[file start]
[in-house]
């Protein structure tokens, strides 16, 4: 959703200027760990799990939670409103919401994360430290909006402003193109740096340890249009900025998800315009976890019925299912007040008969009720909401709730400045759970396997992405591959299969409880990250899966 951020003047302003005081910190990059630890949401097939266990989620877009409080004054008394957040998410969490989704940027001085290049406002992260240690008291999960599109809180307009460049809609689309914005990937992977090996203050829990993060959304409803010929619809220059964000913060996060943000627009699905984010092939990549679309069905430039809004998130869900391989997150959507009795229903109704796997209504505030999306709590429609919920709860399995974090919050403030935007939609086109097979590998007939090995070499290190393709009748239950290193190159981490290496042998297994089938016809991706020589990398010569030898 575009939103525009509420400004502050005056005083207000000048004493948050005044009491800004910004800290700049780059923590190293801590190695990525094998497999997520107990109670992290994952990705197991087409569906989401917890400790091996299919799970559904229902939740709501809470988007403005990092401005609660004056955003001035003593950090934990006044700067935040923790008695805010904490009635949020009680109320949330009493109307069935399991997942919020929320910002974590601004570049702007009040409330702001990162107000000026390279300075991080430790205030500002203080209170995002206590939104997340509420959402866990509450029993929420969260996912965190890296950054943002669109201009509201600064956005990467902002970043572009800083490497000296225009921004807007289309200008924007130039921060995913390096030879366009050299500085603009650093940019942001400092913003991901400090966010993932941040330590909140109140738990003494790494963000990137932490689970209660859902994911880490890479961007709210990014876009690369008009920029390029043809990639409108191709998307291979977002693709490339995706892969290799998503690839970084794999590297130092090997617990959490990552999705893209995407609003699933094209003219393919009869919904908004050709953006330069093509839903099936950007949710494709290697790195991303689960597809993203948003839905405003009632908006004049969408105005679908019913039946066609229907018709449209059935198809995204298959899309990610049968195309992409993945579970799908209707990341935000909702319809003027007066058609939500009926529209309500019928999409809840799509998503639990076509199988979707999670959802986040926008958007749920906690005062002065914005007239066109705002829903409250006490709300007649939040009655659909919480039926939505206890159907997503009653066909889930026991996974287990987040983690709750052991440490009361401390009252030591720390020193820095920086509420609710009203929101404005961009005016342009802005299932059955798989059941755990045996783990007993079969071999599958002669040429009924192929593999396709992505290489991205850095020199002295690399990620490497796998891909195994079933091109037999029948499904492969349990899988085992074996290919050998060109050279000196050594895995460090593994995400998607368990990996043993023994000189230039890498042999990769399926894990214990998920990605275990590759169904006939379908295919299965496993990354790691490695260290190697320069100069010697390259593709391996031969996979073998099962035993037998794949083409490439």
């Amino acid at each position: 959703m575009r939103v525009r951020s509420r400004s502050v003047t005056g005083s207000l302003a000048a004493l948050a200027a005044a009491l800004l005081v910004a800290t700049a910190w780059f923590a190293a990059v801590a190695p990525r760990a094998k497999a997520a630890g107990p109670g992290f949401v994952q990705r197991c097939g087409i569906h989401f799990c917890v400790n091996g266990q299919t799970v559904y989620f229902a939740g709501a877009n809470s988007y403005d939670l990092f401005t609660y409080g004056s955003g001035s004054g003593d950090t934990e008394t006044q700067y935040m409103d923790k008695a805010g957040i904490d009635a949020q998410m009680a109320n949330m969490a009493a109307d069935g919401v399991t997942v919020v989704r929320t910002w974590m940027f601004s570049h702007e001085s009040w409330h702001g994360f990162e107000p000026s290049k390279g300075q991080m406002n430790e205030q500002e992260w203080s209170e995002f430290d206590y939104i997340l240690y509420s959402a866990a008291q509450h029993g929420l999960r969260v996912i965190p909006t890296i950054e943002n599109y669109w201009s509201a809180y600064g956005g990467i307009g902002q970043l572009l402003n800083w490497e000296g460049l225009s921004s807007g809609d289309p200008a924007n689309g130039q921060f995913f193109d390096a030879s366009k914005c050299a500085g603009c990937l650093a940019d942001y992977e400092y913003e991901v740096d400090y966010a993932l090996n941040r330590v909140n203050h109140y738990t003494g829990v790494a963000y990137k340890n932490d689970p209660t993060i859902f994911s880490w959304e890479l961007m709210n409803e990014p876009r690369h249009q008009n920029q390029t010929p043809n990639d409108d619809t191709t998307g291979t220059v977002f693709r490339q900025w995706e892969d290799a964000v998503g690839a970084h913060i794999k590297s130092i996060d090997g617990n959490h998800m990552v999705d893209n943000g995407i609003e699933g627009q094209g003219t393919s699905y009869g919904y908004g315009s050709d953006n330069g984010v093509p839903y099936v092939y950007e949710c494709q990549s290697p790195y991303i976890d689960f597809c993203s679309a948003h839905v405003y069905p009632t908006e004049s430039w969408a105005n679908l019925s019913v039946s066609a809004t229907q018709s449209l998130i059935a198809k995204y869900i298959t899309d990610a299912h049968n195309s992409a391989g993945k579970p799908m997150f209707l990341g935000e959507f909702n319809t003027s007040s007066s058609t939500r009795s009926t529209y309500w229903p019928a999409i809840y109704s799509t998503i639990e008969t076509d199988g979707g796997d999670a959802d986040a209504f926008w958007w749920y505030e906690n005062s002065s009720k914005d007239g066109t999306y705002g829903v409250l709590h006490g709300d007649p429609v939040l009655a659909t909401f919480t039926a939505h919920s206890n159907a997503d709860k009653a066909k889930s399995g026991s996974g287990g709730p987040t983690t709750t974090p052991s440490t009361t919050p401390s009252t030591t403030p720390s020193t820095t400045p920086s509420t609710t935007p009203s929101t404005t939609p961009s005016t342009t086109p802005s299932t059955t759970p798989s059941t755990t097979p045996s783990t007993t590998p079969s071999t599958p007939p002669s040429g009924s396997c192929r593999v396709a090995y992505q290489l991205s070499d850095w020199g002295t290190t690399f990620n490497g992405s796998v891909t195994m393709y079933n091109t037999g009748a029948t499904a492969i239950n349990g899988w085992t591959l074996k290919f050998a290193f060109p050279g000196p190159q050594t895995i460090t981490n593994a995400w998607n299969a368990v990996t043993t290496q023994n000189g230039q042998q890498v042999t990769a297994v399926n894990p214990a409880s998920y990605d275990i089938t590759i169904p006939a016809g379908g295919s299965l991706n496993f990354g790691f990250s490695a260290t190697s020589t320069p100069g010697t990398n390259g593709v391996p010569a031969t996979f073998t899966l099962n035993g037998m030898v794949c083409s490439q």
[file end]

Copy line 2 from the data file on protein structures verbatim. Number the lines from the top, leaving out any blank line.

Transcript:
């Protein structure tokens, strides 16, 4: 959703200027760990799990939670409103919401994360430290909006402003193109740096340890249009900025998800315009976890019925299912007040008969009720909401709730400045759970396997992405591959299969409880990250899966 951020003047302003005081910190990059630890949401097939266990989620877009409080004054008394957040998410969490989704940027001085290049406002992260240690008291999960599109809180307009460049809609689309914005990937992977090996203050829990993060959304409803010929619809220059964000913060996060943000627009699905984010092939990549679309069905430039809004998130869900391989997150959507009795229903109704796997209504505030999306709590429609919920709860399995974090919050403030935007939609086109097979590998007939090995070499290190393709009748239950290193190159981490290496042998297994089938016809991706020589990398010569030898 575009939103525009509420400004502050005056005083207000000048004493948050005044009491800004910004800290700049780059923590190293801590190695990525094998497999997520107990109670992290994952990705197991087409569906989401917890400790091996299919799970559904229902939740709501809470988007403005990092401005609660004056955003001035003593950090934990006044700067935040923790008695805010904490009635949020009680109320949330009493109307069935399991997942919020929320910002974590601004570049702007009040409330702001990162107000000026390279300075991080430790205030500002203080209170995002206590939104997340509420959402866990509450029993929420969260996912965190890296950054943002669109201009509201600064956005990467902002970043572009800083490497000296225009921004807007289309200008924007130039921060995913390096030879366009050299500085603009650093940019942001400092913003991901400090966010993932941040330590909140109140738990003494790494963000990137932490689970209660859902994911880490890479961007709210990014876009690369008009920029390029043809990639409108191709998307291979977002693709490339995706892969290799998503690839970084794999590297130092090997617990959490990552999705893209995407609003699933094209003219393919009869919904908004050709953006330069093509839903099936950007949710494709290697790195991303689960597809993203948003839905405003009632908006004049969408105005679908019913039946066609229907018709449209059935198809995204298959899309990610049968195309992409993945579970799908209707990341935000909702319809003027007066058609939500009926529209309500019928999409809840799509998503639990076509199988979707999670959802986040926008958007749920906690005062002065914005007239066109705002829903409250006490709300007649939040009655659909919480039926939505206890159907997503009653066909889930026991996974287990987040983690709750052991440490009361401390009252030591720390020193820095920086509420609710009203929101404005961009005016342009802005299932059955798989059941755990045996783990007993079969071999599958002669040429009924192929593999396709992505290489991205850095020199002295690399990620490497796998891909195994079933091109037999029948499904492969349990899988085992074996290919050998060109050279000196050594895995460090593994995400998607368990990996043993023994000189230039890498042999990769399926894990214990998920990605275990590759169904006939379908295919299965496993990354790691490695260290190697320069100069010697390259593709391996031969996979073998099962035993037998794949083409490439």